The flipped learning movement has grown exponentially in recent years. Project Tomorrow’s 2015 Speak-Up survey found that 28 percent of administrators say flipped learning is having a significant impact on transforming learning and teaching in their districts. Seventeen percent of elementary schools, 38 percent of middle schools and 40 percent of high schools are implementing it with “positive” results.
One of the great strengths of the flipped class movement has been its grass-roots nature. It is a rare school that I visit where there aren’t one or two teachers flipping their classes. Most teachers who have adopted the model have done so it in small pockets. It’s great when teachers feel the freedom to innovate and do what’s best for their students. This bottom-up approach has been powerful. However, bottom-up innovation can sometimes reach a point where it will not flourish unless there is thoughtful and systemic change.
Though flipped learning can be executed by one teacher in a class with little support from administrators, it’s not ideal. It’s time for schools, and especially school leaders, to set up systems that ensure maximal success for teachers.
Flipped learning has reached the tipping point, and it’s time to think about it on a larger scale. Flipped schools now exist in pockets around the world, and when a whole school adopts the model, the resulting synergy is phenomenal. I’ve worked with most of these schools, and the transformations are remarkable and should be copied. For schools to scale flipped learning, there are six factors to consider. At the top of that list is teacher buy-in.
Convincing teachers that they should embrace change is critical to scale flipped learning. If teachers don’t see the value inthe model, the rollout will stall. I’ve seen teachers sabotage flipped learning by a variety of means.
In one school, about a dozen teachers were flipping their class with good results, and a small group of teachers started rallying students against the method. These teachers feared change, saw the method as a threat and attempted to squelch it. Their efforts stalled change and created animosity between teachers.
This underscores the necessity of getting all teachers to, at a minimum, support the teachers who are embracing change. As I have worked with schools, I’ve found some successful ways to get teacher buy-in:
Start with a few. It’s not wise to launch a whole-school flipped initiative all at once. Not every teacher is ready to flip right away. Begin with a small group of dedicated teachers who are ready for change.
Ensure teachers understand the model. Many teachers have an incomplete idea of flipped learning. I’ve found that once the model is explained well and presented in a such a way that isn't overwhelming, most are quick to embrace it.
Get high-quality training. Flipped learning is an easy method to get wrong. Though a simple model, there are proven research-based practices that ensure a quality rollout. The Flipped Learning Global Initiative has created a research-based certification program that many schools have used to jumpstart flipped learning.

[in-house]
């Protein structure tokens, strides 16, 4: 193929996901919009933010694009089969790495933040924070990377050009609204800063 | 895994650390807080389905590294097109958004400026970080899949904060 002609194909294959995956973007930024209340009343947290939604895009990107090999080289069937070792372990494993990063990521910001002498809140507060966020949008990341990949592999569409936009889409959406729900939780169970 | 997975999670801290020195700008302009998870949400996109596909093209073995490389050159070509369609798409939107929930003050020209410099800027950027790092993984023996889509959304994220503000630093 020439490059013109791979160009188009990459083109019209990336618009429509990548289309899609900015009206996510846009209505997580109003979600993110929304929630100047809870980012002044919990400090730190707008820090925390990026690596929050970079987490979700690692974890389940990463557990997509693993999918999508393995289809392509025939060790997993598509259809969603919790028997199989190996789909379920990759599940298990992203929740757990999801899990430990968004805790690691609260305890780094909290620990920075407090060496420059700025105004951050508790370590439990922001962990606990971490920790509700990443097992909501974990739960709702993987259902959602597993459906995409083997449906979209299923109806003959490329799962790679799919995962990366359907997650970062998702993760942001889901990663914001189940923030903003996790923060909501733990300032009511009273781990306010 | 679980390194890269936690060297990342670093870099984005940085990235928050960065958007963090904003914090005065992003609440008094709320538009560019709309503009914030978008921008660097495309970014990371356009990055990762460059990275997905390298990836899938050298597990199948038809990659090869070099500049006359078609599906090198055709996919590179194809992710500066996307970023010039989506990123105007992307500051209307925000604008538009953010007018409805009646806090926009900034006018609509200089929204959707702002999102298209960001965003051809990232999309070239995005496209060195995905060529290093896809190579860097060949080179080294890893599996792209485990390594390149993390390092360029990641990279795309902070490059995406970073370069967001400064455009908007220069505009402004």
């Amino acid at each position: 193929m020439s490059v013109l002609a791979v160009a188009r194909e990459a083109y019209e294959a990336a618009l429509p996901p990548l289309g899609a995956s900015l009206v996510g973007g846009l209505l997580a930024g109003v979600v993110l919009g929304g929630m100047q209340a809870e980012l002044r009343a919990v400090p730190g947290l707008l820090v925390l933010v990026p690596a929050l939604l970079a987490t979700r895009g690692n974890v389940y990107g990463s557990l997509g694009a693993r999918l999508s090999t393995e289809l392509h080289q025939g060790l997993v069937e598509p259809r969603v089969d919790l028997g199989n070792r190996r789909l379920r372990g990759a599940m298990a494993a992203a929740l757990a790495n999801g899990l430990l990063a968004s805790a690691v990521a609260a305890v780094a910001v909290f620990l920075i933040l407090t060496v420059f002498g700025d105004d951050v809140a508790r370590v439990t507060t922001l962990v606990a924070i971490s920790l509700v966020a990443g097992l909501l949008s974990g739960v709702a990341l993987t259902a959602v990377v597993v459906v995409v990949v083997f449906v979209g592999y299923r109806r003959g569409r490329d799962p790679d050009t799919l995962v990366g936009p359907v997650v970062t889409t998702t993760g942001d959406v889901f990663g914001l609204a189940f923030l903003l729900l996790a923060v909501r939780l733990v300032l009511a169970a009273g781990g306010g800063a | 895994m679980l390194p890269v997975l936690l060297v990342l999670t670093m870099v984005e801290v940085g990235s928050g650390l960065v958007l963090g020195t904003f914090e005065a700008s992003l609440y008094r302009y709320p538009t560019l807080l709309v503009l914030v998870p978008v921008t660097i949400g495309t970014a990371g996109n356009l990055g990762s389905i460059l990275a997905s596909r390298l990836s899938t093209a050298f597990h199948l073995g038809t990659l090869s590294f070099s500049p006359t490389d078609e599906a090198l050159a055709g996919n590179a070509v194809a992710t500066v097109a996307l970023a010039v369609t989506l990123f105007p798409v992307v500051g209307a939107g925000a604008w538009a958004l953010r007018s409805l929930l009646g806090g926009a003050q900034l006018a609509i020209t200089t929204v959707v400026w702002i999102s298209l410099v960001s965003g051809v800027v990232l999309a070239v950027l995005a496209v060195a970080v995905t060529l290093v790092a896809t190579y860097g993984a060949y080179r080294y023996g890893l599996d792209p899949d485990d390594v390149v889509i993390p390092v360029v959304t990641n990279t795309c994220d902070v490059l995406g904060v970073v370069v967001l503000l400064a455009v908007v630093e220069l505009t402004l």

Create a cadre of flippers. I worked with a school that got its initial cadre of flipped teachers together, and when the principal introduced them to me, I told him we had the wrong group. All of the teachers were 20-somethings who seemed good with technology. I told the principal we needed a few teachers with gray hair. It’s imperative that your initial cadre of flipped teachers include an older teacher who is respected by the staff and, ideally, is hesitant with technology. Because if this older, tech-phobic teacher can flip, the rest of the staff will conclude, “If he/she can do it, I can do it!”
‘Right’ educators trump ‘right’ content area. Should a school focus on flipping a specific content area first? Though this seems like a good strategy, it’s more important to start with the “right” teachers – the ones who will successfully implement the program. Every time I share with a leadership team, I ask them to identify the “right” teachers and they can always come up with the list.
Provide tools, support. Since you want to spread the flipped model beyond your initial cadre, the best way to do this is to have the initial cadre flip well. Give them the tools and support to implement the model successfully. I’ve worked with a group of 30 teachers from one school over the past two years, helping them implement flipped learning.
During my most recent visit, I visited classrooms and shared with teachers who were not in the cadre. I was pleasantly surprised that flipped had spread beyond the initial group and had infiltrated the school. The teachers in the cadre implemented well and now the rest of the faculty is jumping on board.
While getting teacher buy-in is the most important factor to consider when flipping a school, it’s not the only factor. Successful flipping also requires technology, pedagogical change, teacher evaluation, learning spaces and parent buy-in.